on January 14, 2010 at 11:56 pm |Kamal JainAll I am saying that lowering the importance of CP/LP based algorithm is not a way to sell Combinatorial algorithms.

Just like any other work, a combinatorial algorithm should make its own case of merit.

Economics have this notion of tatonnement. 5 years ago, I together with other co-inventors have also used market-equilibirum to design auctions. Some of this work is published by USPTO. There is no surprise here, since market-equilibirum is an outcome of competition when each agent is assumed to be infinitely small.

We used the inspiration of tatonnement process, i.e., goods with more demand than supply tends to go up in price. Unfortunately, we did not get any inspiration from all the layers which prove polynomiality, and as I said, those layers are not even objectively combinatorial.

There are uses of those layers in proving the robustness of auction, but have not seen any published results yet.

Until we use those extra machinery we develop for polynomiality we are not adding any value on top of what economics already has. They already have some of the inspirations our algorithms would provide, though without polynomiality.

So a right way could be that we are using the inspiration of the taottonement processes in both designing the polynomial time algorithms, and then the same inspiration is used again in designing the auction.

My own personal feeling is that is something is not yielding polynomial, it may lack some essential properties when get used. Therefore, (in support of Vijay’s point), I strongly believe that if the market-equilibirum is used to design an auction, one should use the balanced flow to pick the right allocation. Other allocations might be fragile.

But then this should be the selling point of the work, and not that, “oh we did not use LP/CP solver”, because LP/CP is a feature and not a bug.

on March 5, 2010 at 4:36 pm |Wine, Physics, and Song » Blog Archive » Vijay Vazirani thinks we should look for combinatorial algorithms for convex programs[…] a link to Vazirani’s guest post on Noam Nisan’s blog Algorithmic Game Theory, which seems to relate to my interest in convex […]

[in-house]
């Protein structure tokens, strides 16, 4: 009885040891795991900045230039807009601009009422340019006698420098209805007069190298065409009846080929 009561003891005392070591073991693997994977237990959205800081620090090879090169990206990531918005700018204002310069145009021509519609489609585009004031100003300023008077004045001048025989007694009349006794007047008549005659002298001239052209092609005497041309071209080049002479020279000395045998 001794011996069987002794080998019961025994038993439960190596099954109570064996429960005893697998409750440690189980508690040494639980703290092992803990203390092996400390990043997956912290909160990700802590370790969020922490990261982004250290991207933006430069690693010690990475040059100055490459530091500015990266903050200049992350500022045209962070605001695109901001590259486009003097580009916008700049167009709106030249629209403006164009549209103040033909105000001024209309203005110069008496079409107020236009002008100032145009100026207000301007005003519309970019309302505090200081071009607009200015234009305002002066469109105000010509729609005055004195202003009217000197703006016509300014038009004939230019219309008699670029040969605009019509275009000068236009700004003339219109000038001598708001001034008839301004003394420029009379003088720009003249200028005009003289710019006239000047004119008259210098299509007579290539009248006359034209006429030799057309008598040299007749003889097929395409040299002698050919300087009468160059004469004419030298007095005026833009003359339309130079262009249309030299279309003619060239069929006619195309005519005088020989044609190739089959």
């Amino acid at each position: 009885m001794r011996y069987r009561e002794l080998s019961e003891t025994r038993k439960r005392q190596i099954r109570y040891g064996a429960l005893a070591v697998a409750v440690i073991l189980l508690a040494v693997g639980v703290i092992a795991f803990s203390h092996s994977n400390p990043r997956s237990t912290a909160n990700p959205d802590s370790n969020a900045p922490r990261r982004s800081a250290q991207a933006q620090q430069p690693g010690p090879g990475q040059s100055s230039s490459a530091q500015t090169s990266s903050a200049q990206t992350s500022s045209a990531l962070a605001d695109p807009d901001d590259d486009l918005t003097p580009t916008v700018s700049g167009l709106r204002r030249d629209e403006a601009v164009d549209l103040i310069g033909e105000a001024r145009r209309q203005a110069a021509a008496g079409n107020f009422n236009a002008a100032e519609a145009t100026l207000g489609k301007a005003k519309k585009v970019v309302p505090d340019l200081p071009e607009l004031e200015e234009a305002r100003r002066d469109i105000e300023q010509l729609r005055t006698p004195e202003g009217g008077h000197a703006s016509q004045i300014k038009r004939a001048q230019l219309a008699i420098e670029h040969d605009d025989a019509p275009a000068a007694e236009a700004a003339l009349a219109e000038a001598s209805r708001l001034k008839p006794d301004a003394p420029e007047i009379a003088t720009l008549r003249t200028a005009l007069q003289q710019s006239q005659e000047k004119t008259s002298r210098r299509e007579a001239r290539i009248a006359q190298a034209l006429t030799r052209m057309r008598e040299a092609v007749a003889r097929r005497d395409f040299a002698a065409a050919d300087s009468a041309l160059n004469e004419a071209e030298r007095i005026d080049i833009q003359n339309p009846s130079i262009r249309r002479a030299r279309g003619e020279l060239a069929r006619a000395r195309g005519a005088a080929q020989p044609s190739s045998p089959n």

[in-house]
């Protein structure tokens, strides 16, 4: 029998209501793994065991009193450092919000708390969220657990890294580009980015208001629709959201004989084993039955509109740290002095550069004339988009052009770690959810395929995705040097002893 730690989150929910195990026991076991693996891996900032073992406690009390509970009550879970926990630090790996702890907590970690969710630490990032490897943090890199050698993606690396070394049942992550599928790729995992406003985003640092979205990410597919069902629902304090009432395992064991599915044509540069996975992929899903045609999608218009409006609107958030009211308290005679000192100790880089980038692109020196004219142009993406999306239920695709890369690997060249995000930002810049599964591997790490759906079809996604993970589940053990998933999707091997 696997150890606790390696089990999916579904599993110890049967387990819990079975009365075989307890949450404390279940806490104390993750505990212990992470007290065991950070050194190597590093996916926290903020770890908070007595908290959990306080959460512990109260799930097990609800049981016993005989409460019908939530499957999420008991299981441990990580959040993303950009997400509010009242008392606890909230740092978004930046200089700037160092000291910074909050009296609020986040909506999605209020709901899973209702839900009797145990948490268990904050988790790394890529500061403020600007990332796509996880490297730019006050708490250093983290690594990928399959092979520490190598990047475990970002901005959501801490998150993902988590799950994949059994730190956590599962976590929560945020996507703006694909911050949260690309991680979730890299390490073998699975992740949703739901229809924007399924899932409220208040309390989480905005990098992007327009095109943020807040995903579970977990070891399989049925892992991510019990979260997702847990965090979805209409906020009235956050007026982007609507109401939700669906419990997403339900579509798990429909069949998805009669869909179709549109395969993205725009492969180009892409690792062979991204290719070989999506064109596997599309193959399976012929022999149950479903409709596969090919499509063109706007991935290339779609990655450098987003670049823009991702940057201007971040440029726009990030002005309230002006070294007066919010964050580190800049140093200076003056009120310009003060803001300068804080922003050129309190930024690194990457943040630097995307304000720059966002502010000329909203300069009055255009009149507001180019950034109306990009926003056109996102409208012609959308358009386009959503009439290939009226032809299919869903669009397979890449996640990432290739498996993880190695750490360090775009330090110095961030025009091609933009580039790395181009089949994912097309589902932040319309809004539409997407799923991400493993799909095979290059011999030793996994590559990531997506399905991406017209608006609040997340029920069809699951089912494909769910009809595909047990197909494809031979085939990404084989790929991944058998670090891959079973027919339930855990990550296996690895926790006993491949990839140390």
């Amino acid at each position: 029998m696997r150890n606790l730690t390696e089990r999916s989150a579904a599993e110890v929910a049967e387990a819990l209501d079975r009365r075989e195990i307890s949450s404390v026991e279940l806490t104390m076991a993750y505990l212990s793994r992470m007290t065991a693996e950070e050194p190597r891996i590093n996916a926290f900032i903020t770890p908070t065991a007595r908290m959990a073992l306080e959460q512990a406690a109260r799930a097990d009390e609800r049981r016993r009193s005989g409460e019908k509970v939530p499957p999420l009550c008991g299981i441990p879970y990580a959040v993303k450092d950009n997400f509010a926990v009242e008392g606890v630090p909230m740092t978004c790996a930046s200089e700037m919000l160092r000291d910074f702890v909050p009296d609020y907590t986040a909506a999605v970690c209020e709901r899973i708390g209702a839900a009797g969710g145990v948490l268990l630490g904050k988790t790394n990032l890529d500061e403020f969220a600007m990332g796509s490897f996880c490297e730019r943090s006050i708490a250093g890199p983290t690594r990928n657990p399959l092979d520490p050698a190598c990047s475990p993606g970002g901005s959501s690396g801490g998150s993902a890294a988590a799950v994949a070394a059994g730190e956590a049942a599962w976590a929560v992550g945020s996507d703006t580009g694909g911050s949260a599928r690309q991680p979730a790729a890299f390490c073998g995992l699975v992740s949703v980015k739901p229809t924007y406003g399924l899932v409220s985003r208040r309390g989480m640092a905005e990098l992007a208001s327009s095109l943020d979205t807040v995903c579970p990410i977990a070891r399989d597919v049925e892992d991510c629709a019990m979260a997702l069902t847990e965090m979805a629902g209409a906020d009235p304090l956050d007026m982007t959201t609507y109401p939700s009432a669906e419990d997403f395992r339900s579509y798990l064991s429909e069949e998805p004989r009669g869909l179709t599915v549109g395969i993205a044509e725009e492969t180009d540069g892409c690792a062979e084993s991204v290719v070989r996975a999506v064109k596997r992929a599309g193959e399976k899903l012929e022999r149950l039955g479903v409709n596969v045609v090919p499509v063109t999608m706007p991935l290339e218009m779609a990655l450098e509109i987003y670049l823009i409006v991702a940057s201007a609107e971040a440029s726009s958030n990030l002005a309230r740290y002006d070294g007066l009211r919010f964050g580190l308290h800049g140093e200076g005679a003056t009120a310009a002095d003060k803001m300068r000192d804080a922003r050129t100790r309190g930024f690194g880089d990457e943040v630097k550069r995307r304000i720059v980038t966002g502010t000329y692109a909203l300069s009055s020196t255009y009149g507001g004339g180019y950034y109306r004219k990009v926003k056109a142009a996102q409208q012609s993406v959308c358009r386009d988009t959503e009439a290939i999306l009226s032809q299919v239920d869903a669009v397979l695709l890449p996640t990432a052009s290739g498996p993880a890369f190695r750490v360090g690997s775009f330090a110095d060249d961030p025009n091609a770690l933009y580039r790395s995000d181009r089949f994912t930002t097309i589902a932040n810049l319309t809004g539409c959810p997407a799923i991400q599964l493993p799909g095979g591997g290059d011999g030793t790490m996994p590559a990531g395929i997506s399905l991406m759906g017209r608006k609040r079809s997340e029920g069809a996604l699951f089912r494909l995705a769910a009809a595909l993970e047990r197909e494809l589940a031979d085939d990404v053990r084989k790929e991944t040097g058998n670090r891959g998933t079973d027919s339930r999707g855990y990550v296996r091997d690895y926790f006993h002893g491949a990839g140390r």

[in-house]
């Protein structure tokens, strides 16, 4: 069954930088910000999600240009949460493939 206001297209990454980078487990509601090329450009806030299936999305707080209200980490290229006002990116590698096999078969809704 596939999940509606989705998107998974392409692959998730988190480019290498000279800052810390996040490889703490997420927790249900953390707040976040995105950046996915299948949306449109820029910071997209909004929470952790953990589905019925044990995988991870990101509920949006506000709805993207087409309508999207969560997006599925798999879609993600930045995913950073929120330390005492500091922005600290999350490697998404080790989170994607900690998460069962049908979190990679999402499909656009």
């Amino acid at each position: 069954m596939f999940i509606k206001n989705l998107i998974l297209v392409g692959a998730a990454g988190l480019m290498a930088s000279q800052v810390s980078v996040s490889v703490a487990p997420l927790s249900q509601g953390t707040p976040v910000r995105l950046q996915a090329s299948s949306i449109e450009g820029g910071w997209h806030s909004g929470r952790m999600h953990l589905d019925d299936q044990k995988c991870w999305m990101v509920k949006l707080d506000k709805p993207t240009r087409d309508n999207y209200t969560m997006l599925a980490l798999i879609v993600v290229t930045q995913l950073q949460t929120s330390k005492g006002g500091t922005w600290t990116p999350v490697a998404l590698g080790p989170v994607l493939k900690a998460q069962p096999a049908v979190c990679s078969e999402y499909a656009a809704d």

on July 15, 2010 at 6:16 am |killing gamesIn a different direction, check out Noam’s Sept 10, 2009, blog to see how combinatorial algorithms for market equilibria were an “inspiration” for his auction for TV ads designed at Google and currently operational there:

thanks

killing games

on August 29, 2010 at 12:12 am |Dr John Michael NahayI am moved by your words, Vijay, especially this part:

“My lone work on this topic, some joint with my students, is too insignificant an effort in comparison with the ideas, structures and methods that still need to be unearthed. ”

I feel that way all the time. My specialty has been differential algebra, but I keep pushing myself in new directions all the time. I tried my own hand at modelling global warming recently. But, my true passion – equal to solving differential equations in order to go after the most important prize of all: the million dollar Peta X-Meat Prize to synthesize meat and protein without growing and killling a whole animal – is mathematical modelling of justice. I am trying to wrap my mind around how to describe the notion of players being “forced” to do something, or being forced not to do something – i.e. by having their choices limited – by other players. As well as how to model each player deciding for themselves how to model “causation”: who causes what to happen.

on January 1, 2011 at 8:49 am |AGT/E 2010 year in review « Algorithmic Game-Theory/Economics[…] algorithmic/complexity questions of the computational difficulty of finding equilibria in games and markets we have seen only little progress, mostly for some market variants. There was some commotion […]

on January 26, 2012 at 12:45 am |Report from SODA 2012: Part 2 « Turing's Invisible Hand[…] Bargaining Game. (Vijay Vazirani):A nice blog post about this line of work has already been written here. This paper introduces the notion of a rational convex program (RCP). RCP is a convex program […]